Doctor Who Fiction – “Grasping At Air”

Doctor Who Fiction – “Grasping At Air”
by Michael E.P. Stevens

A man was not alone but he felt alone. He had crossed light years, traversed dimensions, dipped into Time, and only occasionally had so much loneliness bothered him. But now two old friends had left him. A new boy had arrived and probably, given time, he would become a valued companion. At the moment though, the man could only see what he had lost. The friendship with the girl had been forbidden, and that had made it seem all the more crucial. They were inseperable for a long time – and then suddenly they had parted with something which seemed very much like indifference. The other companion had gone too. “If one is going, the other ought to.” the man had thought. Really, physically, there had been no other way, but still now he regretted it.

The boy was company, but he was new – what did he know of the old ways? Those balmy days of superior intellect, a threesome which challenged, stimulated… All things must change, all people must move on; the man knew of such transitions. After all, it was what his life was based on. But just this once, just now, he was feeling old and decrepid and lonely. As long as he had been aboard the Ship his rule had been never to go back, never to change those personal, inconsequential events which he had witnessed with some regret. But now he wanted to break the rule.

He had an idea. It was of course the soft option, the easy way out. He’d used it once before – and, oh, what joy it had brought! It was not so much going in the past, not so much changing it, but more like bringing a little of the past into the present. It would be like recreating Utopia! He set to work.

The boy was puzzled by the man’s absence from the main parts of the ship. The sudden hermitage in the workshop seemed to have been brought about for no reason which the boy could think of except, perhaps, because of himself. Was it perhaps his clumsiness, or his lack of higher scientific knowledge, or merely the fact that he was an uninvited traveller? Maybe it was because he asked too many questions. But the boy thought the man liked questions!

The boy worried about the man for days, but decided not to bother him. The ship drifted on.

Eventually it was ready. The man’s plans had come to triumphant fruition during the fourth week of work. In silent reverie he tore up the blueprints – he would need them no more. This would be his last attempt to halt the flow of Time.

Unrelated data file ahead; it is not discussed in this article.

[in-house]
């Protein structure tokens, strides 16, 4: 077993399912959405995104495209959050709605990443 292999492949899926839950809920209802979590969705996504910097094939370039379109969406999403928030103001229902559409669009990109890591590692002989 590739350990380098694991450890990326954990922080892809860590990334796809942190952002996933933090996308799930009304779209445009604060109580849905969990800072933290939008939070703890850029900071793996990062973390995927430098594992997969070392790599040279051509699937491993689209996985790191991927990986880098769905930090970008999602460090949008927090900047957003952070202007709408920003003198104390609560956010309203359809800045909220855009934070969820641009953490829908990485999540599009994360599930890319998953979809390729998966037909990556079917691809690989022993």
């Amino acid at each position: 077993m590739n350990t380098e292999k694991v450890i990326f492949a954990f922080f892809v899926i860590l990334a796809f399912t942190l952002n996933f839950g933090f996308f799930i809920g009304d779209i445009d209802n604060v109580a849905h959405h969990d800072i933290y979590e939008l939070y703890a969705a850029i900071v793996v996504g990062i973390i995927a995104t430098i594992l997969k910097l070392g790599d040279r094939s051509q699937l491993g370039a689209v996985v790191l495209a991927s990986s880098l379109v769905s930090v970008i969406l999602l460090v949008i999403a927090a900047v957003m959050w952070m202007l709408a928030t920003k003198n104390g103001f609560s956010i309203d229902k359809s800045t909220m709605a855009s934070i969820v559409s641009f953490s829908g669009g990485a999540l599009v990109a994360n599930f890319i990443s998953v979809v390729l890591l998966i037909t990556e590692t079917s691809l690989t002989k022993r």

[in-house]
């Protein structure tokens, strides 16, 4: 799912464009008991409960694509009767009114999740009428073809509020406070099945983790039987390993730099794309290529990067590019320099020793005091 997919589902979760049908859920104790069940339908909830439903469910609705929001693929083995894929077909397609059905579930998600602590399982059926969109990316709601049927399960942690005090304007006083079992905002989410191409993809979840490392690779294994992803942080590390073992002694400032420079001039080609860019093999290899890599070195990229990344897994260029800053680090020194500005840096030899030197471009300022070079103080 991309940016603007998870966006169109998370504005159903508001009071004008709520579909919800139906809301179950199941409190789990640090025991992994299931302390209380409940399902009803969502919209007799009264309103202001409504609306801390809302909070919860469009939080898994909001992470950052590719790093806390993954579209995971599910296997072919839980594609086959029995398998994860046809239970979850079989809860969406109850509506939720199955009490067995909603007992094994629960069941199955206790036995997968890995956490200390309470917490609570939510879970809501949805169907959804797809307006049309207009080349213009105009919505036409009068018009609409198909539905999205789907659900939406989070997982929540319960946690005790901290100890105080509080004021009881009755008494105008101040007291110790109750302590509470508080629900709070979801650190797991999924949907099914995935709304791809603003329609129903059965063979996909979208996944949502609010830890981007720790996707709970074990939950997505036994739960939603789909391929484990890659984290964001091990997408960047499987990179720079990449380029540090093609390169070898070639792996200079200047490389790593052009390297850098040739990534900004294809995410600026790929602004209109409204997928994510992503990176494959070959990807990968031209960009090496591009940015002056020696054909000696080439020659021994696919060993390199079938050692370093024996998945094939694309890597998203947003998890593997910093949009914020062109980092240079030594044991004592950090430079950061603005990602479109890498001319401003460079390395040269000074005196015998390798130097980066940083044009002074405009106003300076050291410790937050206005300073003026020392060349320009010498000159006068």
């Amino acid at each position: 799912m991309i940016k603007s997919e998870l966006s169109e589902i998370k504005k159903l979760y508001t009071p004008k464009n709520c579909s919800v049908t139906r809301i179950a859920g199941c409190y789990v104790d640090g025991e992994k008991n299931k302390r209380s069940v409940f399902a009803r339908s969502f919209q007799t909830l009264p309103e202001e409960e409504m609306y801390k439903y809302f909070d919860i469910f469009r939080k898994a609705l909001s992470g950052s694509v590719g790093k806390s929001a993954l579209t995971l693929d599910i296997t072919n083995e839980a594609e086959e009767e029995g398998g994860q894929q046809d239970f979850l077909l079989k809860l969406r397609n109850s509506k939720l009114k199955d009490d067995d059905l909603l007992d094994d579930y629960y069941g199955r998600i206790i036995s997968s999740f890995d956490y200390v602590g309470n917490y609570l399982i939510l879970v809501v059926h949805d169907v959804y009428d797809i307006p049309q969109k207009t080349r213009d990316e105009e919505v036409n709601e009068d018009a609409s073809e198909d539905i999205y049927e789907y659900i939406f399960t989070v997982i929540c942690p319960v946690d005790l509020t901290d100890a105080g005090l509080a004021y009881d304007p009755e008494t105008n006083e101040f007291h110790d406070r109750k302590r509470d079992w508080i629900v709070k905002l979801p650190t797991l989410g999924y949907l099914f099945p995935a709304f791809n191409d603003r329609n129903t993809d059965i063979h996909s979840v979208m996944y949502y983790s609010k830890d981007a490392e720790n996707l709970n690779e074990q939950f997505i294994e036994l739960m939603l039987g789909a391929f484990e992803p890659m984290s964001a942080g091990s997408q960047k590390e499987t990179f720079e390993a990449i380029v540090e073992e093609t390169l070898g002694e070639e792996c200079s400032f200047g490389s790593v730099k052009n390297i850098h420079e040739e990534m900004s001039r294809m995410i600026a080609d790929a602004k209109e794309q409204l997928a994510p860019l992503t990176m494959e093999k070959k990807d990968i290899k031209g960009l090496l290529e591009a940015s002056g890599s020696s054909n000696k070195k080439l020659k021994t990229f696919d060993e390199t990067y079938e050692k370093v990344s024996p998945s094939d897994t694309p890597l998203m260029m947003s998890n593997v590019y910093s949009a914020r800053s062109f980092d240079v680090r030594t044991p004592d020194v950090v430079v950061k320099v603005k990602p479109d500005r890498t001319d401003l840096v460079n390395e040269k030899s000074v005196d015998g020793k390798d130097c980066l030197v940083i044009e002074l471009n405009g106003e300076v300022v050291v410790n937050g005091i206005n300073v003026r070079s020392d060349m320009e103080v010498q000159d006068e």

But should he have made even this attempt? The thing spoke, it knew all that the others had known, it could match the man’s knowledge to a certain degree. These were the qualities that he’d missed, the things he had tried to recapture. But whilst he’d regained those manufacturable, mechanical aspects of bygone days, all the rest was missing. The living ingredient, the girl, was gone. His own youth, the vitality with which he’d held together his little group, was gone. Only the memory, and the yearning, replaced it all. Like a reunion amongst friends, or the return to a place of great fondness, nothing can be as good again as the first time. The man had lost it all. He could now do one of two things; he could either scorn himself for eternity and regret ever having let the girl slip through his fingers, or he could forget.

He chose, of course, to try to forget. He was not the first one to have done so, he realised. So many people before had gone through the agonies of separation, some due to his own actions. He’d left his grandaughter behind without giving her the choice of staying, then the Scots lad and that young girl were sent home because of his carelessness in evading the home planet (though their torment was short-lived since they soon forgot everything about their travels). A bitter row with the scientist girl had sent her away, and then Gallifrey once more intervened as he said goodbye to Sarah-Jane. “I won’t forget you.”, she’d said. “And I won’t forget you.”, he’d promised. Perhaps that made it easier – knowing she at least wouldn’t lose memory of him. But could she feel the same? Didn’t she know he was just a nomad, and that she was just a passing phase in his life?

The man had at last found his solution. The thing he had built was no good to him. He should have known that before he began. Let the past stay with the past. He fetched a crate from a storeroom and said goodbye to the machine. He would try to forget.

The TARDIS materialised on Earth. The date wasn’t quite right, but Sarah would understand in time. The boy stood in the console room and watched as the man pushed the crate outside and left it there.

Would it reach its destination? Would any of them reach their destination before Fate’s chronometer intervened? Only Time would tell.

First Published: November 1989

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